Amy Coney Barrett, a contender to replace Ruth Bader Ginsburg, belongs to a tight-knit charismatic Christian community whose conservative views alarm some liberals.
Amy Coney Barrett’s membership in People of Praise has become central to the emerging fight over her faith. | Robert Franklin/South Bend Tribune via AP
Before President Donald Trump has even announced his Supreme Court pick, conservatives are fighting to make the conservative Christian views of one of the leading contenders, 7th Circuit Judge Amy Coney Barrett, off-limits in any potential confirmation hearing.
Some critics of Barrett are invoking “The Handmaid’s Tale,” a dystopian feminist novel in which conservative Christians have stripped away women’s rights, as a symbol of their fear that her conservative religious beliefs could reshape American society. Supporters are raising claims of anti-Catholic bigotry, both in response to the critics and in anticipation what they say would be the onslaught to come if Barrett were nominated.
“We will be watching this carefully,” said Bill Donahue, president of the Catholic League, an anti-discrimination group. Citing alleged anti-Catholic bias, the group called on Tuesday for five high-profile Democratic senators — Chuck Schumer, Dianne Feinstein, Dick Durbin, Mazie Hirono and Kamala Harris — to recuse themselves if Barrett or the other leading contender, 11th Circuit Judge Barbara Lagoa, who is also Catholic, are nominated.
The group cited past comments by the five senators that it argued brought inappropriate attention to Barrett’s religion.
“The Democrats are making a big mistake if they talk about her religion,” said Father Thomas Reese, a Jesuit journalist and former editor-in-chief of the Catholic weekly magazine America.
“This isn’t about Catholicism,” said Hill, who argues that Barrett would curtail abortion rights and generally undermine the legal standing of women. “This isn’t even about religion. This is about extremism.”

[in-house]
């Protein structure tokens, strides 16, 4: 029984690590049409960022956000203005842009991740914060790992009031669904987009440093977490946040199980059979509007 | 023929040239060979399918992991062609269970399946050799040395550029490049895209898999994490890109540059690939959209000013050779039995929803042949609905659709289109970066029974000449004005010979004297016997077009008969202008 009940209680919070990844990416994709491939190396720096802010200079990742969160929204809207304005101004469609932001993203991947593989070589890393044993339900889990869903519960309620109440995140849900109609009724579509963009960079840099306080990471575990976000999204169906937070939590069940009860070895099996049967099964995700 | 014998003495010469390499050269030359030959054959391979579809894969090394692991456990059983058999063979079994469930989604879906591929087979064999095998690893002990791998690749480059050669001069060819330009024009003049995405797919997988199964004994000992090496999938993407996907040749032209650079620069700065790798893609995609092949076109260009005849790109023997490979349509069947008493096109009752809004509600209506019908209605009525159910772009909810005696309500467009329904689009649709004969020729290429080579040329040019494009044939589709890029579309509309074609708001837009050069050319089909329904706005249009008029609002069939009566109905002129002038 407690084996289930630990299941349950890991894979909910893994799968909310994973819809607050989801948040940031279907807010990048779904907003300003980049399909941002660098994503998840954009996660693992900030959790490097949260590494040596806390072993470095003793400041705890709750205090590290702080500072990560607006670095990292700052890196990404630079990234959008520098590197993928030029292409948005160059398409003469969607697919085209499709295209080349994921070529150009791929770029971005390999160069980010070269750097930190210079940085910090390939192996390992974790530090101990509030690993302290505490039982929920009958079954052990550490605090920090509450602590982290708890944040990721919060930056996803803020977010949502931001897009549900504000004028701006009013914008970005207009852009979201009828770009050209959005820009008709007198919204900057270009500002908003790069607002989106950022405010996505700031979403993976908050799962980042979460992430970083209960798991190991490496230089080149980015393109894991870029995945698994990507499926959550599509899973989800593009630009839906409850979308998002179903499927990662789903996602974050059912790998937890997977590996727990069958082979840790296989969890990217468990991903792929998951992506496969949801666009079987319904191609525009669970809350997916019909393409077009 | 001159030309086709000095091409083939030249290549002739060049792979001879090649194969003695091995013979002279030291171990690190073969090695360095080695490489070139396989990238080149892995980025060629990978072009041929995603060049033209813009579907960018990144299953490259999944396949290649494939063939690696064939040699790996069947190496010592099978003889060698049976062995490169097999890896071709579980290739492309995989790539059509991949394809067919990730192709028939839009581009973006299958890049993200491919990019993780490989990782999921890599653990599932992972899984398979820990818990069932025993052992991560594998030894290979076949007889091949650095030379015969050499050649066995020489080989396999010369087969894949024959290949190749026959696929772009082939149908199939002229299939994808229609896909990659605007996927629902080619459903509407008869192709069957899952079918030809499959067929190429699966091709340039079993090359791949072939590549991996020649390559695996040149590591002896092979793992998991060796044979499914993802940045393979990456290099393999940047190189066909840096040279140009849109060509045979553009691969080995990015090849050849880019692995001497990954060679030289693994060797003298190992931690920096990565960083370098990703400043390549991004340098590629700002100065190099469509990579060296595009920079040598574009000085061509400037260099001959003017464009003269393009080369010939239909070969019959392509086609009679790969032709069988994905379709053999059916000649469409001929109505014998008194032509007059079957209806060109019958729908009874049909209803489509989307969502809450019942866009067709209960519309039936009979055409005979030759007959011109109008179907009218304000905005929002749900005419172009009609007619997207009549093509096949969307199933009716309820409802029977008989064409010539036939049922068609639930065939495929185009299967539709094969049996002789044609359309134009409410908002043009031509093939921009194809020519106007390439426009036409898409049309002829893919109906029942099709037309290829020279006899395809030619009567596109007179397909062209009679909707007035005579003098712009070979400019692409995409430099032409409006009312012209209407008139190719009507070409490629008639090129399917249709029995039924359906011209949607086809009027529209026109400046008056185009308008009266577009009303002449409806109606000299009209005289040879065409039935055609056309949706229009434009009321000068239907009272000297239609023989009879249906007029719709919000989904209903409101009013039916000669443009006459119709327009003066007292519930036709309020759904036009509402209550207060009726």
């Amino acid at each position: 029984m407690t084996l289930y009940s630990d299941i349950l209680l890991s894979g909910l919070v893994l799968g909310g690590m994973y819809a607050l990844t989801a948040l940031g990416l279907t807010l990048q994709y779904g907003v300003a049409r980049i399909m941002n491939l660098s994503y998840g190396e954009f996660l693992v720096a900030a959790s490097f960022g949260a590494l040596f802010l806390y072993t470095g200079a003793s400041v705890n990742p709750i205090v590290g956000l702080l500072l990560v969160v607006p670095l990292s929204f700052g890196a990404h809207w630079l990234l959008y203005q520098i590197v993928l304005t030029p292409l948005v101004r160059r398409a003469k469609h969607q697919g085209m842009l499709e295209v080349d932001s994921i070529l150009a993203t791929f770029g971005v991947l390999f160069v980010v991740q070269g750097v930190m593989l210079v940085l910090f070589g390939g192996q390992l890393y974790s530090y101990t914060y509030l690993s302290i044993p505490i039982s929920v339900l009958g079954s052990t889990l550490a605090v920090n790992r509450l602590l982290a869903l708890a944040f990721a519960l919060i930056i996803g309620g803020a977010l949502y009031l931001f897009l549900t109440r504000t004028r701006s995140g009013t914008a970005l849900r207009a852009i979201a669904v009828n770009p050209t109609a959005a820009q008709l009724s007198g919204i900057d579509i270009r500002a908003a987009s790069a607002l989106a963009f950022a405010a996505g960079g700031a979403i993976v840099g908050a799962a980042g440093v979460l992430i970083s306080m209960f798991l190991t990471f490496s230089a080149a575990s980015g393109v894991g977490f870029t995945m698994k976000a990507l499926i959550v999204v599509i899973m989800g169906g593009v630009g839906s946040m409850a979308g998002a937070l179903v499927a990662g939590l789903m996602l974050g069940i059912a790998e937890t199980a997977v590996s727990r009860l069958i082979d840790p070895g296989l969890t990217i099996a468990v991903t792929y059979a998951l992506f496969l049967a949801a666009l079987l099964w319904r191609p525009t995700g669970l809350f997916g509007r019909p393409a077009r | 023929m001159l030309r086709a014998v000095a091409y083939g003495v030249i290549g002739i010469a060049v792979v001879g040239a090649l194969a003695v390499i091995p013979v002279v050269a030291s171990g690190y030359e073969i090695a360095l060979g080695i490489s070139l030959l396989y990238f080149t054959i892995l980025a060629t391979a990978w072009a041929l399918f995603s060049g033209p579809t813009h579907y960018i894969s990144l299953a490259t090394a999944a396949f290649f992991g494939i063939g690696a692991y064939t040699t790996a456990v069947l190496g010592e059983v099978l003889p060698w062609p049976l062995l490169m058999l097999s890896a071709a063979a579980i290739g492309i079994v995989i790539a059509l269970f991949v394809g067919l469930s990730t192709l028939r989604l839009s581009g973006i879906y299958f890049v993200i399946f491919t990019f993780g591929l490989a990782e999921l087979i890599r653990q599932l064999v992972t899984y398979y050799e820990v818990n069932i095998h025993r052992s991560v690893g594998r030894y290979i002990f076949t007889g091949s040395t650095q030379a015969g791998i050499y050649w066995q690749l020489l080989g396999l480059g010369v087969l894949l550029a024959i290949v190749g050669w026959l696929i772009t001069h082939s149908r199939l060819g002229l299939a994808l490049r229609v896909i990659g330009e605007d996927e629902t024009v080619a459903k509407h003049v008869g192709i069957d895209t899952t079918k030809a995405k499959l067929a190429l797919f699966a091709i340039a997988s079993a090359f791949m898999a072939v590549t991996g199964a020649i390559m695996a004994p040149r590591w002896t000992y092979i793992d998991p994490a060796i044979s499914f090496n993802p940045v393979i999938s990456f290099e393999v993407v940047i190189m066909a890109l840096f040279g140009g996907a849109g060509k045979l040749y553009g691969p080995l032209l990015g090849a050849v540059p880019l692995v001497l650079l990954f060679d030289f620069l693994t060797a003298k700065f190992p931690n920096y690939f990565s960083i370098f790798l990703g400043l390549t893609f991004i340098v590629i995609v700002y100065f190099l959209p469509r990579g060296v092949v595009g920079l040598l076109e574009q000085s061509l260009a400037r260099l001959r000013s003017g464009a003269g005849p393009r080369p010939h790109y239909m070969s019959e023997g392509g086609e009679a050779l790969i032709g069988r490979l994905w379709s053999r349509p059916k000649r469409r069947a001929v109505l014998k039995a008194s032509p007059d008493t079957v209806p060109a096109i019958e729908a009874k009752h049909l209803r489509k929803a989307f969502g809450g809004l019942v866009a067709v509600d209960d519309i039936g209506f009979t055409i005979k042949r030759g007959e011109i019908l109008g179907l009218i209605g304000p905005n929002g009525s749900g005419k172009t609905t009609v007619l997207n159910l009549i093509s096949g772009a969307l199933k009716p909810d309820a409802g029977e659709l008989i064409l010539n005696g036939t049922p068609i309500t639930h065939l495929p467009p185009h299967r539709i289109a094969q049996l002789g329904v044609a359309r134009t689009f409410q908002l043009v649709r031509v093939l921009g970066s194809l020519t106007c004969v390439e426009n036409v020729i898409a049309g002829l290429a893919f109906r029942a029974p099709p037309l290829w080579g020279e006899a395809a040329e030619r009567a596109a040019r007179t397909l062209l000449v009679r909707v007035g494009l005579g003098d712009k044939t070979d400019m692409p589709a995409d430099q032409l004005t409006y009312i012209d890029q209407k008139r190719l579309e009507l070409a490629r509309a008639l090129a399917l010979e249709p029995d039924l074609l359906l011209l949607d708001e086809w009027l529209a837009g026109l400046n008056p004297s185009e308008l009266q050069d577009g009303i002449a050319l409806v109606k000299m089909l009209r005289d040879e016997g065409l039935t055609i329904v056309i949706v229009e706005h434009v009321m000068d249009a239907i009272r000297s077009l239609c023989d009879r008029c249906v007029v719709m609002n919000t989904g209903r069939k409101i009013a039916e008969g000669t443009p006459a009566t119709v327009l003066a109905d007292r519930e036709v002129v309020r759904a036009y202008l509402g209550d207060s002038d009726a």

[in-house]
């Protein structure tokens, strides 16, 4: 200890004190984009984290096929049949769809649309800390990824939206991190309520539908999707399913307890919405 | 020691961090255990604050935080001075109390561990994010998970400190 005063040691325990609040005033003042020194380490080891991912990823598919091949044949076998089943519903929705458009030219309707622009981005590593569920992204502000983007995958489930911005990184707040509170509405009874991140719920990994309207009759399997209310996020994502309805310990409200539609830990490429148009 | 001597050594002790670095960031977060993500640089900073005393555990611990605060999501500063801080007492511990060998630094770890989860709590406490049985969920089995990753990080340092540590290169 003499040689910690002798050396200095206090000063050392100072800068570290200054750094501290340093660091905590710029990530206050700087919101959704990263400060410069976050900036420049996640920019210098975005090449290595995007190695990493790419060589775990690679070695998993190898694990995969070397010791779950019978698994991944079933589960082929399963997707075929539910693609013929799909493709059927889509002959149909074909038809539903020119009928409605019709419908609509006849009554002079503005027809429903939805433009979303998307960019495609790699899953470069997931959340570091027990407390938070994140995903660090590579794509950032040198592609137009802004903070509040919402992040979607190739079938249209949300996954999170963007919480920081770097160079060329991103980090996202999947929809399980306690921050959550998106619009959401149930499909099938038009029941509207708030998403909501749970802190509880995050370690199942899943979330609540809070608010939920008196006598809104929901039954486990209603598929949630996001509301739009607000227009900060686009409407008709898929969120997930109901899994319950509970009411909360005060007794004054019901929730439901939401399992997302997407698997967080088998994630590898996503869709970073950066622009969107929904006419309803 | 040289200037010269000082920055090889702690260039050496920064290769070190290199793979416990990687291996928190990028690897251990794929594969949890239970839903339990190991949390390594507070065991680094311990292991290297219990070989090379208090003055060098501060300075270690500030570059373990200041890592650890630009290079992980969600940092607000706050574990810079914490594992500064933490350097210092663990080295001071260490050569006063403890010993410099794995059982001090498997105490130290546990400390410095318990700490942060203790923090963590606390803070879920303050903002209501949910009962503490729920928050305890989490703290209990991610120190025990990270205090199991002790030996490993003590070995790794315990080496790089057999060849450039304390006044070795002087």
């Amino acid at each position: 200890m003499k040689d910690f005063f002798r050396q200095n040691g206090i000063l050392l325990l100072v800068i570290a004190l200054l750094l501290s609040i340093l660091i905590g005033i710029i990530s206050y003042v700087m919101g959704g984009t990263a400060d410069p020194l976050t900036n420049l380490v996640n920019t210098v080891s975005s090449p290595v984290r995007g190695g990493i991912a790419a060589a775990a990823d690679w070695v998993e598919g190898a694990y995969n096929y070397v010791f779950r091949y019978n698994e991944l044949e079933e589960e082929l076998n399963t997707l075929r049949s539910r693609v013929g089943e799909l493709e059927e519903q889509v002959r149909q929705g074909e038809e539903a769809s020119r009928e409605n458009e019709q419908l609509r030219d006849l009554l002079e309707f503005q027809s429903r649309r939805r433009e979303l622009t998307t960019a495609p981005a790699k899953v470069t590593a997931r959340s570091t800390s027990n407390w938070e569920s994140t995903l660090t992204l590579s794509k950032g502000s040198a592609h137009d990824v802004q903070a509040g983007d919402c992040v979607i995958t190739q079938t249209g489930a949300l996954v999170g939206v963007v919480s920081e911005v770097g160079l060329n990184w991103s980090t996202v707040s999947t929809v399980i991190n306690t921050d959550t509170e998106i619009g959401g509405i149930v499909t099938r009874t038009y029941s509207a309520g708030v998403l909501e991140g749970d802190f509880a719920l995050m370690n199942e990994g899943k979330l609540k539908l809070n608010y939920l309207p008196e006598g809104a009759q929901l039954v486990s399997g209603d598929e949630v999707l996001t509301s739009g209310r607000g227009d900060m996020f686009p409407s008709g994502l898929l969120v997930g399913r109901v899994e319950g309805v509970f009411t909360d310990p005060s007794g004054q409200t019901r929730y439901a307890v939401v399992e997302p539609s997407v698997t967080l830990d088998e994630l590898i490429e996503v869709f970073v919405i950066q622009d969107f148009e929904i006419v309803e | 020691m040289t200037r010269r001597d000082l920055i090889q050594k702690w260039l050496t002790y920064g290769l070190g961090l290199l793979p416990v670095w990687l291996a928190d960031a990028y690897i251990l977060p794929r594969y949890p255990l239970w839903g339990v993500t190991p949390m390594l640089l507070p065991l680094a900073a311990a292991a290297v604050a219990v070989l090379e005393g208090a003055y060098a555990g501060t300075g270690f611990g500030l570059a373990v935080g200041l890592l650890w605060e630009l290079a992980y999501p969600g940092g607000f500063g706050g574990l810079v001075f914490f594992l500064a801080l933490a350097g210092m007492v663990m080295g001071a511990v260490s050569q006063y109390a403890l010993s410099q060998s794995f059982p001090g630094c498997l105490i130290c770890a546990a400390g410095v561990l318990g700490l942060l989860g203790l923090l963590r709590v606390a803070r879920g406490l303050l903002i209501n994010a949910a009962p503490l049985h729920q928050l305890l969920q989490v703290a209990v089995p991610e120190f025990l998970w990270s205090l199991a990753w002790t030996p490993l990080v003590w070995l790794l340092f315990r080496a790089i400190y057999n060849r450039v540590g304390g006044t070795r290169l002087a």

Barrett, a devout Catholic, has herself weighed in on the conflict between church dogma and jurisprudence, co-authoring a 1998 law review article that argued Catholic judges should recuse themselves from certain death penalty cases because of the dilemma posed by the church’s opposition to capital punishment. In a 2012 blog post, a colleague on the Notre Dame Law School faculty quoted from a transcript of a talk in which Barrett allegedly said, a “legal career is but a means to an end … and that end is building the kingdom of God.”
Central to the emerging fight over Barrett’s faith is her membership in People of Praise, a tight-knit Christian group that fosters strong bonds between its members, who are mostly Catholic. Barrett’s father has served as a leader in the group, and Barrett served as a trustee of Trinity Schools, the group’s education arm, according to a disclosure she filed as part of her nomination to the federal bench in 2017.
The group, which was founded in 1971 in South Bend, Ind., describes itself as “a charismatic Christian community” that draws inspiration from early followers of Jesus’ teachings. Its members — who number an estimated 2,000 — promise to support each other spiritually and financially.
The group is part of a broader charismatic movement in Catholicism that emerged partly in response to the liberalizing reforms of Vatican II and embraced unmediated forms of spirituality. The People of Praise website cites faith healing and speaking in tongues as examples of practices in charismatic Christianity.
Some former members have complained that they found People of Praise sexist or overly controlling of members’ lives. They “describe an authoritarian atmosphere in which all of one’s life decisions — career, marriage, where to live and more — are controlled by the leaders or ‘heads,’” according to a 2018 article in the National Catholic Reporter.
In a 1993 article in the Bergen County Record, a People of Praise leader, Dan Decelles, said a branch of the group in Minneapolis had a problem with “unwarranted interference” in members’ lives in the 1980s, but the problem had been resolved.
Former member Coral Theill, who belonged to a branch of People of Praise in Oregon in the ’70s and ’80s, has taken to campaigning against the group, citing alleged abuse she endured as part of the experience. “I was humiliated and tortured and shunned and shamed,” she said. “The bottom line is the People of Praise community is about conformity and obedience of women.”